vote).57 These variables help explain the three percentage point difference in turnout between
1998 and 2002. However, these factors fail to fully to explain the almost ten percentage point

U.S. Election Atlas
Kuczka, 1998
U.S. Election Atlas
U.S. Election Atlas


drop between 1994 and 1998 or the six point drop between 1994 and 2002. No excuses absentee
voting, possibly stimulating turnout in 1994, may account for some of this discrepancy.
However, it seems unlikely that no excuses absentee voting alone could account for such
variations in turnout.

An analysis of Iowa has produced mixed and conflicting results from which I cannot draw any
certain conclusions. While the percentage of those registered voting declined after the
implementation of no excuses absentee voting, several factors examined in these elections may
have affected these data to a significant extent. It remains possible that the implementation of no
excuses absentee voting significantly stimulated voter turnout in the 1994 Iowa midterm
election. However, the presence of these turnout influencing variables and the decline in the
percentage of registered voters between 1990 and 1998 invalidates the possibility of producing
any confident finding.

FIGURE 1 (data provided by Iowa Sec. of States Office)

Midterm Election Year
Votes Cast


Percent of those Registered

who voted

Iowa experienced an overall decline in turnout of registered voters voting between 1990 and
2002. The decrease in votes cast between 1994 and 1998, as well as the over twelve percent drop
in percent of those registered voting between 1990 and 1998, appear particularly alarming and
suggest other turnout influencing variables (besides no excuses absentee voting) may have
stimulated turnout in 1990 or suppressed turnout in 1998.
Midterm Election Year

Absentee Votes Cast

Percent absentee votes

comprise of total votes



FIGURE 2 (data provided by Iowa Sec. of States Office)

< .09

Despite declining overall turnout figures, the number of absentee votes cast in Iowa increased
exponentially after the implementation of no excuses absentee voting. These statistics illustrate
the growing popularity of no excuses absentee voting reform among Iowans within this time
frame. Additionally, these data display how an increase in absentee vote totals does not
necessarily equate to an increase in the percent of registered voters participating in the electoral
Midterm election

senatorial election
(within ten points)


gubernatorial election issues or ballot
(within ten points)

Three of the four midterm elections examined experienced some form of turnout influencing
variable. The combination of these variables in 1990 likely stimulated turnout to an extreme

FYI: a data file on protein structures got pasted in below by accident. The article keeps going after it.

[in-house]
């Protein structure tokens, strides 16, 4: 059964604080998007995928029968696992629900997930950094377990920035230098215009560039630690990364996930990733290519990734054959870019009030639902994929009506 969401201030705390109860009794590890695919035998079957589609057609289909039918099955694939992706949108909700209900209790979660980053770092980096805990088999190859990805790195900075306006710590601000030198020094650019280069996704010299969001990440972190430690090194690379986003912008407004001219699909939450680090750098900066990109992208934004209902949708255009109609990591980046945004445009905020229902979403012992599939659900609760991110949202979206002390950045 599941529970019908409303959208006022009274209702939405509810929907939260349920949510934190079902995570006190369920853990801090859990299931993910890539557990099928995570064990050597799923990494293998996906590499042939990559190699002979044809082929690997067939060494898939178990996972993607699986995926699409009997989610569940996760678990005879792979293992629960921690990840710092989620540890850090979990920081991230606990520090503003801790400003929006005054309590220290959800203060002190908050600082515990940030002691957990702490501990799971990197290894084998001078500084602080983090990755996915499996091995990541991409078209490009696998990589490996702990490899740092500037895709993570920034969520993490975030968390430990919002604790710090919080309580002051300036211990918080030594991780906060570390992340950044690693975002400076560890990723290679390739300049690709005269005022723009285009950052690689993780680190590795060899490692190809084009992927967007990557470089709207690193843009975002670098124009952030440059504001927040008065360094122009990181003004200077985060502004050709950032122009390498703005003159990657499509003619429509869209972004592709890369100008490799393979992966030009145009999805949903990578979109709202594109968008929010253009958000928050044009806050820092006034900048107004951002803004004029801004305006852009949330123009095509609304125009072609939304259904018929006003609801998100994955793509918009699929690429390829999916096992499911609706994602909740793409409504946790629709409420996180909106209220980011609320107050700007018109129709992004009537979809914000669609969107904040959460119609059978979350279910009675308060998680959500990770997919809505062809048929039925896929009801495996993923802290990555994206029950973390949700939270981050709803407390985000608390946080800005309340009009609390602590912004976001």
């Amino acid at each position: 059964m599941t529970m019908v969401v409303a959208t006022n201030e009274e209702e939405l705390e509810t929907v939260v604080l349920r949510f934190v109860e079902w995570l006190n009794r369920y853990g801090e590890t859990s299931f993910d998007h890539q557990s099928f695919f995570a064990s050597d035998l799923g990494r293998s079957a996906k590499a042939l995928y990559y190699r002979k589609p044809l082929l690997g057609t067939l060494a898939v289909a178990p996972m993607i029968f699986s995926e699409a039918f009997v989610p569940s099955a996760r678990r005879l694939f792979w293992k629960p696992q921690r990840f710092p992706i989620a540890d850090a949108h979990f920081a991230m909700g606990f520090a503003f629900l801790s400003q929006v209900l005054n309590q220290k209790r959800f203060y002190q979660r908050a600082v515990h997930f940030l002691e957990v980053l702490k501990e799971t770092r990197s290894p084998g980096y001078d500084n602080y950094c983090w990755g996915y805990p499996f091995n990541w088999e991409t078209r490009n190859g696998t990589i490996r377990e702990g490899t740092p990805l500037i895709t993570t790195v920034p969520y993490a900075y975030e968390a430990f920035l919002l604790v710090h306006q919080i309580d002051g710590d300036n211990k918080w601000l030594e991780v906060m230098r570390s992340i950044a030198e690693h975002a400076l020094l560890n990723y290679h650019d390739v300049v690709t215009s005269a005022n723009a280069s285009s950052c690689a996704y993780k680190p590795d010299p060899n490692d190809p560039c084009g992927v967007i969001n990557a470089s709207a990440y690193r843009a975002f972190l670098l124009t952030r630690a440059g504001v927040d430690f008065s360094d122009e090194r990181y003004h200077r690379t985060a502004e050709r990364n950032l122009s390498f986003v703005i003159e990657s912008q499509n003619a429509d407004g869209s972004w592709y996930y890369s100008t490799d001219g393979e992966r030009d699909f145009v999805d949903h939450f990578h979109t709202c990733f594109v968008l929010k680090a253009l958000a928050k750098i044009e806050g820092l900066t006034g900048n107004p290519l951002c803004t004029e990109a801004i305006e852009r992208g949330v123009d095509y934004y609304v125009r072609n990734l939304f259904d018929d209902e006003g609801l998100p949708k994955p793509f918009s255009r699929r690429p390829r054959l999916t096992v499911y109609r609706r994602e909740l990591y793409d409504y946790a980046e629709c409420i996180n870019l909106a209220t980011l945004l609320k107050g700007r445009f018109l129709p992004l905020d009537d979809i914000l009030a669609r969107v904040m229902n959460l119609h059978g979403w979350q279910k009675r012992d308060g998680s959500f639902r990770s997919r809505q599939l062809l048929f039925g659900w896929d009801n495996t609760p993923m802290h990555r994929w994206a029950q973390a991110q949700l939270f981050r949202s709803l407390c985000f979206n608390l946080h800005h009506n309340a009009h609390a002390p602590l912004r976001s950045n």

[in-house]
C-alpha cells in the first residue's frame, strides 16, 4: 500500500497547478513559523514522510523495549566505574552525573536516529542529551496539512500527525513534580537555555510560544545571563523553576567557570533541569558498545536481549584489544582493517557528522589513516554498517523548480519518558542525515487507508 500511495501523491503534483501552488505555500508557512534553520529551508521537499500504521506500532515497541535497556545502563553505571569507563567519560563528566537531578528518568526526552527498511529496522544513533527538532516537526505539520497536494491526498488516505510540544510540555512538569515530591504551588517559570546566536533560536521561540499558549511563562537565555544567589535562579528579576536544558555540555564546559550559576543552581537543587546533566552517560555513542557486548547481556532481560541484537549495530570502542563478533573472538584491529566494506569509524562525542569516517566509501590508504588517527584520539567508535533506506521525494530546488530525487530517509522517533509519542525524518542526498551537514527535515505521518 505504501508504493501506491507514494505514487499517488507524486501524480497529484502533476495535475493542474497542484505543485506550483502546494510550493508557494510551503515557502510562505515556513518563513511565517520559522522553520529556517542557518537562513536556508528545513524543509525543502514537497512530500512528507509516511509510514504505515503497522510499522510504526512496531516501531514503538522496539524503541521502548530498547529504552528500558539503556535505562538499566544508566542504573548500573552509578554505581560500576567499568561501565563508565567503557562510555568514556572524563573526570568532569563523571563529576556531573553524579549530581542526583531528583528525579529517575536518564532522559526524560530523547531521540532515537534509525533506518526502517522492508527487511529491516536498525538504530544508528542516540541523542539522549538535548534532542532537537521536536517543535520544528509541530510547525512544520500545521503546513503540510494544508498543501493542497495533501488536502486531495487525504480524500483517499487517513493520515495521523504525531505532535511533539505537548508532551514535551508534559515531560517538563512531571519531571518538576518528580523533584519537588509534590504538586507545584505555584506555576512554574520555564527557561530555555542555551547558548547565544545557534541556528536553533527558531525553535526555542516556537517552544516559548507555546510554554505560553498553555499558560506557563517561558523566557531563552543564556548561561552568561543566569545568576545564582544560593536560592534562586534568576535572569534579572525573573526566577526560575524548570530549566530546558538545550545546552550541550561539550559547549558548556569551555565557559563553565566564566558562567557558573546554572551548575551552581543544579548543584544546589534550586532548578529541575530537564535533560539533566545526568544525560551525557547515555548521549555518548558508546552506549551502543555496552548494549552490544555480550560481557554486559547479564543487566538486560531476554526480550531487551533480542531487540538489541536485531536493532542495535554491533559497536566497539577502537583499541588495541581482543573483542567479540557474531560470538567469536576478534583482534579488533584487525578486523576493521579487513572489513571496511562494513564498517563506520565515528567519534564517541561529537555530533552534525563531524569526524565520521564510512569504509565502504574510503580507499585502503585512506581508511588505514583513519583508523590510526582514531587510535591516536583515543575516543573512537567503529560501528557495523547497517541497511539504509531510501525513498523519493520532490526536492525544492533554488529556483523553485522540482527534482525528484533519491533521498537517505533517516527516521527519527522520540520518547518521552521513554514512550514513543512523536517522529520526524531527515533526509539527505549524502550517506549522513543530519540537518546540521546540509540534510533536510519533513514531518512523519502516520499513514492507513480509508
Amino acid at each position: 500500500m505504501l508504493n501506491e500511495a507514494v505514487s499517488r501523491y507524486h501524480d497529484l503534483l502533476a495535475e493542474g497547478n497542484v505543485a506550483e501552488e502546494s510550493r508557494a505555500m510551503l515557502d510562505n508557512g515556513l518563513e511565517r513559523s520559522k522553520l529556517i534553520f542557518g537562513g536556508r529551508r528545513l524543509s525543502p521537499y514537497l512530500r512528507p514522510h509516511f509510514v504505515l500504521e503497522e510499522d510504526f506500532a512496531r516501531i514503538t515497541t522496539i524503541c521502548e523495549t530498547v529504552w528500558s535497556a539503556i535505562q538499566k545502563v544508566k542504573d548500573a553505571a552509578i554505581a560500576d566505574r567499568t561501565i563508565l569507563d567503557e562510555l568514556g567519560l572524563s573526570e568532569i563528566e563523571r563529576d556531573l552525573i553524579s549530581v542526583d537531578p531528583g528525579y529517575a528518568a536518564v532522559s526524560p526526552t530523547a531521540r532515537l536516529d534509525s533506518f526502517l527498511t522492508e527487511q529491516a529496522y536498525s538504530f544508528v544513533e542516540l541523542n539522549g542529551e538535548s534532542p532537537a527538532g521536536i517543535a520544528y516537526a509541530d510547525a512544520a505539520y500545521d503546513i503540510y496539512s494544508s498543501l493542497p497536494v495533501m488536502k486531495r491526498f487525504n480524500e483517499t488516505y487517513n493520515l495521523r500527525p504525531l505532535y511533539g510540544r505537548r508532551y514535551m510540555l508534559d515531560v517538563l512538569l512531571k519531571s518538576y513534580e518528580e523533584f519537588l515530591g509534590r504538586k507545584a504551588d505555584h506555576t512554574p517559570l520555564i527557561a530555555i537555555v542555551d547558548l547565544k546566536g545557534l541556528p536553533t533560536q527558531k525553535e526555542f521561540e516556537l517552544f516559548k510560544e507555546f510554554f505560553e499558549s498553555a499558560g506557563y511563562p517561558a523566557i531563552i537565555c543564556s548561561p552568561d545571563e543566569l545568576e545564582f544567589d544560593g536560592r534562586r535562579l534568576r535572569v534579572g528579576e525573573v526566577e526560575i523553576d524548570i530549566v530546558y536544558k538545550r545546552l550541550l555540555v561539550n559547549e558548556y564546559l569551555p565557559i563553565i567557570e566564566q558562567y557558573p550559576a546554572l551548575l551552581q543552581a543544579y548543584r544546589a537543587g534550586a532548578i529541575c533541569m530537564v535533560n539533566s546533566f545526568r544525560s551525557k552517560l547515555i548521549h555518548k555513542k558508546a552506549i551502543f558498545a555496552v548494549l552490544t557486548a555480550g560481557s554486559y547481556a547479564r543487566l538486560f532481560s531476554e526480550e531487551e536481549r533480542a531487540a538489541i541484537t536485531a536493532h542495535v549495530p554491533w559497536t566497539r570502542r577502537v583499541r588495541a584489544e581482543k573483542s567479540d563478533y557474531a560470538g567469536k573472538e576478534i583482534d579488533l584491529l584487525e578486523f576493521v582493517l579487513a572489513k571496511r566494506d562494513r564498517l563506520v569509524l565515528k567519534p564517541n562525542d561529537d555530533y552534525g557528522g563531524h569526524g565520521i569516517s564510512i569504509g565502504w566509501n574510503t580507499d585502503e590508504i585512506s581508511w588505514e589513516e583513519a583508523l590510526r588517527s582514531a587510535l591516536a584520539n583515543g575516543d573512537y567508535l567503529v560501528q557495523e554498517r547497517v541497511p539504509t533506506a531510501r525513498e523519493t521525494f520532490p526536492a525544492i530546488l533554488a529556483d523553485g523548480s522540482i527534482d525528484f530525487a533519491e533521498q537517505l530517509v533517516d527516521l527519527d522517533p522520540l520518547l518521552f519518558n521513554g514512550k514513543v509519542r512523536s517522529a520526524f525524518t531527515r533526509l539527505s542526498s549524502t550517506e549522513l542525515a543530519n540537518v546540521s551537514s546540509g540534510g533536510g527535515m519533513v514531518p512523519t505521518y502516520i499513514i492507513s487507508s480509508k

extent in comparison to the three following election cycles. Turnout in 1994 appears unusually
high despite the absence of these factors (possibly due to the implementation of no excuses
absentee voting). While 1998 also featured a gubernatorial election and hot button moral issue
(abortion), the percent of those registered that voted was extremely low and suggests other
factors may have suppressed turnout.

Case Study: North Carolina

Instituting no excuse absentee voting in the year 2000, North Carolina provides an
interesting case to examine. While three of the four elections analyzed involved senatorial
contests, North Carolina gubernatorial elections take place during Presidential election cycles,
thus limiting the scope of my analysis. However, this anomaly also allows me to provide a more
thorough examination of these senatorial elections. The voting data appears to align with my first



hypothesis, as both the percent of those registered who voted and the overall vote total increased
significantly in the election following the institution of no excuse absentee voting reform.
Despite these initial findings, the data necessitates a comparative analysis of the 1998 and 2002
election cycles to examine if other variables influenced these results.

Senatorial races were on the ballot in North Carolina in both 1998 and 2002. The 1998
election featured Republican Incumbent Lauch Faircloth against Democratic challenger and
North Carolina lawyer John Edwards. Polls leading up to the contest had predicted a close and
competitive race.58 These predictions were proven correct as Edwards defeated Faircloth with
51.15 percent of the vote, winning by 83,294 votes out of 1,975,180 votes cast.59 By contrast,
while the 2002 North Carolina senatorial election did not involve an incumbent, it was the most
expensive senate race in the country.60 Republican Elizabeth Dole defeated Democrat Erskine
Bowles with 53.56 percent of the vote, winning by 200,681 out of 2,296,647 total votes.61